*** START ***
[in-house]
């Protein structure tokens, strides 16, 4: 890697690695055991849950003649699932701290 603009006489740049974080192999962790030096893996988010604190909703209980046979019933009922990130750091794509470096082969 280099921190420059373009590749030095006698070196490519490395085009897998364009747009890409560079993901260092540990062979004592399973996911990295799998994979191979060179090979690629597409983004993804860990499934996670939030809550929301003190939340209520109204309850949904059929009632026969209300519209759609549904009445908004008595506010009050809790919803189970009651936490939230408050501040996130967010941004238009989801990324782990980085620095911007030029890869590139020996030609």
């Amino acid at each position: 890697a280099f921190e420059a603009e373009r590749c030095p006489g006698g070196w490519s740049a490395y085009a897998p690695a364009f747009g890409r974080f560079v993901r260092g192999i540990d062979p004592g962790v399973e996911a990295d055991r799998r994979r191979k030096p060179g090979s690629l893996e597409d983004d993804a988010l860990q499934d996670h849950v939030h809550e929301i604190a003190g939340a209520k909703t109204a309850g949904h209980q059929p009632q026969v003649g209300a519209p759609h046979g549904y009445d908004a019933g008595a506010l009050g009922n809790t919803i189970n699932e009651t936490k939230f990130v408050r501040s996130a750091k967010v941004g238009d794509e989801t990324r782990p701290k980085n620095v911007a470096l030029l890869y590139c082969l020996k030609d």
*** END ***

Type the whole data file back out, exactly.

[in-house]
């Protein structure tokens, strides 16, 4: 890697690695055991849950003649699932701290 603009006489740049974080192999962790030096893996988010604190909703209980046979019933009922990130750091794509470096082969 280099921190420059373009590749030095006698070196490519490395085009897998364009747009890409560079993901260092540990062979004592399973996911990295799998994979191979060179090979690629597409983004993804860990499934996670939030809550929301003190939340209520109204309850949904059929009632026969209300519209759609549904009445908004008595506010009050809790919803189970009651936490939230408050501040996130967010941004238009989801990324782990980085620095911007030029890869590139020996030609």
């Amino acid at each position: 890697a280099f921190e420059a603009e373009r590749c030095p006489g006698g070196w490519s740049a490395y085009a897998p690695a364009f747009g890409r974080f560079v993901r260092g192999i540990d062979p004592g962790v399973e996911a990295d055991r799998r994979r191979k030096p060179g090979s690629l893996e597409d983004d993804a988010l860990q499934d996670h849950v939030h809550e929301i604190a003190g939340a209520k909703t109204a309850g949904h209980q059929p009632q026969v003649g209300a519209p759609h046979g549904y009445d908004a019933g008595a506010l009050g009922n809790t919803i189970n699932e009651t936490k939230f990130v408050r501040s996130a750091k967010v941004g238009d794509e989801t990324r782990p701290k980085n620095v911007a470096l030029l890869y590139c082969l020996k030609d």